It has been my good fortune and misfortune to have dealt with dozens of coaches and managers -- professional and college -- in my time as a reporter/columnist for two metropolitan Pittsburgh dailies, one wire service and one student newspaper.
From Harry Walker to John Russell; from Chuck Noll to Mike Tomlin; from Red Kelly to Michel Therrien; from John Michelosen to Dave Wannstedt; from Bob Timmons to Jamie Dixon and from Ed McCluskey to Art Walker Jr. -- to cover most of them -- I’ve reported on the great, near-great and not-so great.
I have some terrific remembrances of Danny Murtaugh, Chuck Tanner, Buzz Ridl, Jackie Sherrill, Roy Chipman, Tim Grgurich and Bill Virdon.
But I do not have to spend a second thinking who among all those men was my favorite both from a professional and personal standpoint. It was Jim Leyland, who managed the Pirates from 1986-96. Leyland, 68, retired from managing the Detroit Tigers yesterday, and from what I’ve read did so -- to the amazement of anyone who knew him -- without shedding a tear.
Before going further, let me say that I was not around Chuck Noll or Johnny Majors when they were in their prime. I was covering the Pirates when Noll took the Steelers to everlasting greatness and when Majors won a national championship at Pitt.
I never got to know Noll well, which was partially due to my personality and largely due to his. He wanted it that way, although he was more accessible than are NFL coaches of this era. I got to know Majors in his second stint at Pitt, which was as unsuccessful as his first one was successful. He remains an all-time favorite in any category. A grander gentleman you’d never meet.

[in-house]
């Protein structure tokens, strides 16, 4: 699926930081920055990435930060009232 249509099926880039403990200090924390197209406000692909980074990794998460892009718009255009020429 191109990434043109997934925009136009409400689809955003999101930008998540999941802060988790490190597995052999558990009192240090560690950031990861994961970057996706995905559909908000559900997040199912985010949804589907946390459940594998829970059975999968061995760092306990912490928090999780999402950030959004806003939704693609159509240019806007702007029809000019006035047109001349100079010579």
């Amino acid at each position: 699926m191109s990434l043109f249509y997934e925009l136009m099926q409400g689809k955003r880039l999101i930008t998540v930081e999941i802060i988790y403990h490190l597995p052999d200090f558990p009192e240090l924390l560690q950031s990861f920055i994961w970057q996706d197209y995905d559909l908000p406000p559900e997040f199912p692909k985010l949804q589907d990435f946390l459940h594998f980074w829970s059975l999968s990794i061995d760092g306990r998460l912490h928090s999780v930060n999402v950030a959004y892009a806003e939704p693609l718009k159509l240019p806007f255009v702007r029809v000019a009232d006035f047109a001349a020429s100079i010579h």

But Leyland -- and this is strictly by my reckoning -- was in a class by himself. I dare anyone to find somebody in baseball who has a bad word for him. As far as knowing the game, the great Tony La Russa, who holds his own opinion in the highest regard, on more than one occasion has said that Leyland was his strategic superior.
But Leyland was so modest, so unassuming, so much the common man and so much the motivator and master handler of players than his strategic excellence had to be uncovered. That he did not do himself particularly proud with some of his moves in the recently completed ALCS, which the Tigers lost in six games to Boston, had nothing to do with his retirement but if anyone knew he might be losing half a step and knew it back in September when he made the decision, it would be Leyland.
If I thought I knew a little bit about baseball before Leyland became manager of the Pirates, I soon found out I didn’t. He opened my eyes to levels of baseball strategy I didn’t know existed. It might be a stretch to say he always had time, but it wouldn’t be to say he almost always had time.
It was Leyland who first revealed, for example, why some seemingly successful players weren’t in the lineup every day: Because to do so would rob them of their effectiveness. It’s called overexposure. Or as Leyland would put it, ''You don’t want to use him too much.’’
One day in 1990 on a Pirates road trip, I sat down next to Leyland in the dugout -- you could do that virtually every day -- and told him I wanted to talk about Neal Heaton, who was 8-2 at the time, late June, and shortly to be named to the All-Star team.
''Don’t get too excited about Neal Heaton,’’ Leyland told me.
Properly advised, I backed off the story. Heaton finished 12-9.
One of the things Leyland didn’t like about Heaton was the fact -- and no one talked about this at the time -- he didn’t go deep enough into games. He caused Leyland to use his bullpen too early and too often, which deprived him of the flexibility he loved in mixing and matching his relievers against opposing hitters.
It pains me to this day that there are smart people out there who hold it against Leyland for leaving the Pirates. Some people, not the smart ones, actually think he walked out on a winner. He stuck with the Pirates for four losing seasons, as one good to great player after another left the team. When he was told late in the 1996 season that a full-bore rebuilding would take place, which would strip the team of what little remained, he asked out. And because of who he was and what he had done, the request was granted.
In tribute to Leyland, Detroit pitcher Justin Verlander tweeted this comment in response to the retirement announcement: ''What an honor playing my first 8 years with Jim Leyland. A great manager and an even better person.’’
With those remarks, he spoke for a lot of ballplayers -- and a lot of sports writers.